Somewhere along the line in Japan's thousands of years of history, a curious fable emerged: the Japanese language is exceedingly difficult.
If I had to guess at the origins of this fable, perhaps it is simply mirroring the fact that up until very recently, foreigners fluent in Japanese were exceedingly rare. After all, in addition to its natural geographic isolation, for some two hundred years Japan instituted a sakoku (鎖国, "locked country") policy whereby no foreigners could enter and no Japanese could leave, under penalty of death. Even to this day, Japan's homogeneous population holds steady at 98.5% Japanese, and so it's not surprising that such a fable would thrive in modern day Japan, where citizens are sometimes shocked to the point of irrepressible bewilderment upon encountering a foreigner fluent in Japanese.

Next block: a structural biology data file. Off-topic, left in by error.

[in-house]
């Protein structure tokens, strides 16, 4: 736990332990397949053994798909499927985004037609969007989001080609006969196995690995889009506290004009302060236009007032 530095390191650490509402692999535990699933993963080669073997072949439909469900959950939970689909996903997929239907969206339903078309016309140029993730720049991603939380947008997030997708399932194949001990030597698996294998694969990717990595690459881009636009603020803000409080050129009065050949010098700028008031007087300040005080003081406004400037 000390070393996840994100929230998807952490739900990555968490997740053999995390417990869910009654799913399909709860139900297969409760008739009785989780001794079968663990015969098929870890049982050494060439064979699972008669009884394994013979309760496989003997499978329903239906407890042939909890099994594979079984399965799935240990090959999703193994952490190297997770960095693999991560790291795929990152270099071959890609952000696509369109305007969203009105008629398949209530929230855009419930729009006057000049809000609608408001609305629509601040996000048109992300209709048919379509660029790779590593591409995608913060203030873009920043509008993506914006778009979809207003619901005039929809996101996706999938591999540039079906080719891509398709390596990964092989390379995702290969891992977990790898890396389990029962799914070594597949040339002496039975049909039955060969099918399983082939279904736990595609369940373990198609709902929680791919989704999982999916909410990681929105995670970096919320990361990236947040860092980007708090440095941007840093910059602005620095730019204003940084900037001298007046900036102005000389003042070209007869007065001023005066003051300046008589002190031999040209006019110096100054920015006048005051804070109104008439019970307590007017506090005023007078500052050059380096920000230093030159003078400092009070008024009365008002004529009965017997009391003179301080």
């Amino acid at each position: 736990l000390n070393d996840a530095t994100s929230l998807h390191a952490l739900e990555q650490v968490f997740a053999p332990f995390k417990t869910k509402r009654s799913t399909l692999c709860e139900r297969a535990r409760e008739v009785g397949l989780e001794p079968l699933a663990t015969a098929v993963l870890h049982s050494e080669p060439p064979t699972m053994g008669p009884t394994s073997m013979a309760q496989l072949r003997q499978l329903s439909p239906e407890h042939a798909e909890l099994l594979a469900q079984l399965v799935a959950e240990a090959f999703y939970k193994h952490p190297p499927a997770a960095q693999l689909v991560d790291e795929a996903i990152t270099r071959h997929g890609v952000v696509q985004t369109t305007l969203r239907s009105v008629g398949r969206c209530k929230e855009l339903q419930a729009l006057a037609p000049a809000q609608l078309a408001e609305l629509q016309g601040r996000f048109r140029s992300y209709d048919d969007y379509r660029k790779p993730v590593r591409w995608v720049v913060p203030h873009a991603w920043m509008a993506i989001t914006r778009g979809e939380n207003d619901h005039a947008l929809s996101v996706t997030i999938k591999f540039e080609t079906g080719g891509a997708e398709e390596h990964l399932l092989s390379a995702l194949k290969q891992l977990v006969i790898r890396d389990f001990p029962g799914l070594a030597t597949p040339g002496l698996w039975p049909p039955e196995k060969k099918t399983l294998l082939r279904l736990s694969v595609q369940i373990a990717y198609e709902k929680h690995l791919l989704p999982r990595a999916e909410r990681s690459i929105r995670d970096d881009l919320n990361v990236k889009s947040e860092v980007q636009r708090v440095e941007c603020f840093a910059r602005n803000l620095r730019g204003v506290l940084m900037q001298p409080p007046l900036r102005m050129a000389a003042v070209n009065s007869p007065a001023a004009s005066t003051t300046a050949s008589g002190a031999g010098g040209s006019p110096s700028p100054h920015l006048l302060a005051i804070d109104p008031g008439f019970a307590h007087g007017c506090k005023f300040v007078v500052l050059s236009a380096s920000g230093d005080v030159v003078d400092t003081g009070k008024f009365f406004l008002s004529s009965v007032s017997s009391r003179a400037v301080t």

Certainly the written language is difficult, but in my early years of studying the spoken language, time and time again I thought to myself, "Wow, this is so much simpler than English." And to this day, the Japanese language as a whole strikes me as exceptionally logical and consistent, as if a group of no-nonsense linguists had sat down together and planned out the entire language in advance.